Then, as Tevye started to sing his solo in “Sunrise, Sunset,” I noticed him get really stiff and tense. Now, let me preface this by telling you that before the show, when Tevye was putting on his makeup we heard him say "Oh WOW!" and he came out to tell us what an amazingly huge spider there was in his dressing room. We could really call it a bat, too, except it doesn't fly, so we'll just call it a cat for descriptive purposes. Anyway, he held tours and took admission, and we all filed in one-by-one to see this monstrous “cat.” It was on the wall, right next to the black robe he wears in the wedding scene (the plot becomes clear now, yes?) So back to the song... Tevye was singing, he later recalled to us, when he felt a tremendous bead of sweat roll down the back of his neck and into his shirt. He thought, "Wow, I'm really sweating."
"But then," he said, "the sweat started to go back up my neck and I thought sweat rolls down, not up!!!" He pondered this freak of nature for a moment and then fear just slapped him in the face. "Oh my God! It's that nasty spider! I'm going to die!" He continued with his song, but truly freaked out and stripped down at intermission. What a professional.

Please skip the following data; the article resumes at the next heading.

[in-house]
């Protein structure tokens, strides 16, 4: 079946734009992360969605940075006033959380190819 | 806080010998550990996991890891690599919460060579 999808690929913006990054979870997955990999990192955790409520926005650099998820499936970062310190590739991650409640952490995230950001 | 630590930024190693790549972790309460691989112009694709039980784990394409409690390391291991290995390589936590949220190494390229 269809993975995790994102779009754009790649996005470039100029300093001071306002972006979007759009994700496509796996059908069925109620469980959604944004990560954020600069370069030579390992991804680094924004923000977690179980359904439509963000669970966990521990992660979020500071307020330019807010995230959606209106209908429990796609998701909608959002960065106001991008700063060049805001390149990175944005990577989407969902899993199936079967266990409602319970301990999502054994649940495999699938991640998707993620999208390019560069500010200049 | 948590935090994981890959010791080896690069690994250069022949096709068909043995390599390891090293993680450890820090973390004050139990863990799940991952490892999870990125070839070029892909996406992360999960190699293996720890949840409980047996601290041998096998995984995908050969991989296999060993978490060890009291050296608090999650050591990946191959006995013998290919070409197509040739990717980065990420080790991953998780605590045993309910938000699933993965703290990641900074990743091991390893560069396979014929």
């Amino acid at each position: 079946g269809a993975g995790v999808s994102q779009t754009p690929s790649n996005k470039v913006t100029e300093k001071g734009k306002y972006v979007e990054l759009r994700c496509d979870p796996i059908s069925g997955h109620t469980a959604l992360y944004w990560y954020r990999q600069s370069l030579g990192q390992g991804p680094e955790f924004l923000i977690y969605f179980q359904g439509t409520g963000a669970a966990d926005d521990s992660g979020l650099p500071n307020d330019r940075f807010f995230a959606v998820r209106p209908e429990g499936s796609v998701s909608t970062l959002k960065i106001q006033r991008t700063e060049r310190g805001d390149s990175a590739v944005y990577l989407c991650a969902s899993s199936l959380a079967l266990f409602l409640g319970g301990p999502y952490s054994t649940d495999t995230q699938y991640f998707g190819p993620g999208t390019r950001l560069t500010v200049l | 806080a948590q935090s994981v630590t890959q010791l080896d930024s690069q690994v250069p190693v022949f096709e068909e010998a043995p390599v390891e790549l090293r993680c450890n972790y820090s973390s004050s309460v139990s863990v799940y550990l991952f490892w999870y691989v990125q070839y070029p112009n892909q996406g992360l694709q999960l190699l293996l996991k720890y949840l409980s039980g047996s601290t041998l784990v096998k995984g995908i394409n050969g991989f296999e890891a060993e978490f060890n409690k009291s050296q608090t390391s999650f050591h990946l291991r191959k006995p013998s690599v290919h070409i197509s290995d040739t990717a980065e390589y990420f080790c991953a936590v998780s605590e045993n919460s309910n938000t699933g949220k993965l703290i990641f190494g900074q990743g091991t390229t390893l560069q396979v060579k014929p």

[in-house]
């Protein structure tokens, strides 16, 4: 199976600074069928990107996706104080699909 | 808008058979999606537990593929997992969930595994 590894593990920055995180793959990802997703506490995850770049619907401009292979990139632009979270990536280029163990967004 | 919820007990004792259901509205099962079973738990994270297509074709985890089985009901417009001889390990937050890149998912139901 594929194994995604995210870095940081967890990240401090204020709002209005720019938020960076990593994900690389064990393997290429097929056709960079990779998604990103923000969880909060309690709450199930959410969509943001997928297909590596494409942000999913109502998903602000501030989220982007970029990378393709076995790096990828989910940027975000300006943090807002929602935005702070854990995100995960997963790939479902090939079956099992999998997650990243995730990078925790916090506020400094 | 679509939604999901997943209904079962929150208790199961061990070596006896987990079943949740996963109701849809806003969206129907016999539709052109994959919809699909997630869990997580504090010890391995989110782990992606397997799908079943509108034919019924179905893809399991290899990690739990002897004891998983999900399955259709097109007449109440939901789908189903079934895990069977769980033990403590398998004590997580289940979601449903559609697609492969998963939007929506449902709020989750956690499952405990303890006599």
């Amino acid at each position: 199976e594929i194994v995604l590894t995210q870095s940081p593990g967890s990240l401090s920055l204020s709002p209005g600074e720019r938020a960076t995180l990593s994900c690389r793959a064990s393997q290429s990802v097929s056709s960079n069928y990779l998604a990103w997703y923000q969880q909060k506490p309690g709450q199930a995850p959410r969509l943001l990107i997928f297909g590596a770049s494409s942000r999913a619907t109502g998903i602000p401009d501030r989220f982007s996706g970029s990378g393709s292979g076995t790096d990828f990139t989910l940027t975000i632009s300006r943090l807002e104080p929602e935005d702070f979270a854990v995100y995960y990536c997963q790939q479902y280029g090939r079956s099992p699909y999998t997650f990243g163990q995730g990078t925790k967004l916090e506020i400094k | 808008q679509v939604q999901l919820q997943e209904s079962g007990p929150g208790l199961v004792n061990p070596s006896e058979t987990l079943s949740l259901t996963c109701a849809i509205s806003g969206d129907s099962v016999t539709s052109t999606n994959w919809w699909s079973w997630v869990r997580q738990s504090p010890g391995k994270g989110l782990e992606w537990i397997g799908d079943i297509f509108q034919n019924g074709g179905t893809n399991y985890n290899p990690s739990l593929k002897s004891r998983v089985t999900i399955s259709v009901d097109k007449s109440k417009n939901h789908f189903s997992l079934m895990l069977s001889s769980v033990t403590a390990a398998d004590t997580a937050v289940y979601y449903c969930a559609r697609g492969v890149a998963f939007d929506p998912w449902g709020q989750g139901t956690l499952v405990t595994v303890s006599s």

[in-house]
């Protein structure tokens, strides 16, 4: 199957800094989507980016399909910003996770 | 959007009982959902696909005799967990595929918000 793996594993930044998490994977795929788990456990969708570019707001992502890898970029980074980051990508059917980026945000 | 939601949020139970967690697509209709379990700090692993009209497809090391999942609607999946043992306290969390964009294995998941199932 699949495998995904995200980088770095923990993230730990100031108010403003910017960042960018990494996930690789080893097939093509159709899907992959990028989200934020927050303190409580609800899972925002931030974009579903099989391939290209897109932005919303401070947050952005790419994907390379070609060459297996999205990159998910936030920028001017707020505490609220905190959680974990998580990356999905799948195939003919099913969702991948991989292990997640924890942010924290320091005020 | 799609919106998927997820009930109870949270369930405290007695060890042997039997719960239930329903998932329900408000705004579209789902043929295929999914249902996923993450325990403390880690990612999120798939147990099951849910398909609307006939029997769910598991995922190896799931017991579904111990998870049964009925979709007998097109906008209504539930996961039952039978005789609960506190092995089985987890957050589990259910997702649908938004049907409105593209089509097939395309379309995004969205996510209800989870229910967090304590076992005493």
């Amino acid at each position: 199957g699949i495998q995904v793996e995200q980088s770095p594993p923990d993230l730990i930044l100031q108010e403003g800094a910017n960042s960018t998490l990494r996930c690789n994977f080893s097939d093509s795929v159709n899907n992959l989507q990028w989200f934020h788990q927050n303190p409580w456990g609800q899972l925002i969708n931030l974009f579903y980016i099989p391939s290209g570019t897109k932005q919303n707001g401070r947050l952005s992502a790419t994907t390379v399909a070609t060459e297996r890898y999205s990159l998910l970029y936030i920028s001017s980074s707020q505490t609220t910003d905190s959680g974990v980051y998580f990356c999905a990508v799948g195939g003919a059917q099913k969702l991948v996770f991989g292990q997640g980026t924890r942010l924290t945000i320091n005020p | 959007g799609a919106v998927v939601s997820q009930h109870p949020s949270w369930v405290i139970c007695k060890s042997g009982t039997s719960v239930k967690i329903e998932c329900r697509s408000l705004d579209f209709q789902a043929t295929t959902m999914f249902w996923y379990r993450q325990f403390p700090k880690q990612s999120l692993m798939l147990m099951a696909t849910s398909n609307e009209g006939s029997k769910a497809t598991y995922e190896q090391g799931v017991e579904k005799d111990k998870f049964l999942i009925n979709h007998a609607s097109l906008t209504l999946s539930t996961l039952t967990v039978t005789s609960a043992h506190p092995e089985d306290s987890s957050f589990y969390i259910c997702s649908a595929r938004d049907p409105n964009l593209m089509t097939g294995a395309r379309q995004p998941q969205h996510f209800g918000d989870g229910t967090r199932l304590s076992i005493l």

In spite of the hopes and dreams of the entire cast, the lecherous twisted man who ate the lacquered Challah bread did not die. He didn't even get sick. However, he did give such a terrible performance last night he didn't stay for curtain call, which is the most wonderful thing that's ever happened to me because it was the one night where I didn't have to hear the sound of his zipper as we all undress after the show. I didn't have to try to stop myself from picturing him standing in his nasty underwear behind me and feeling the tickle of his crusty leg hair as he got as close to me as possible while he was changing. It was a banner evening.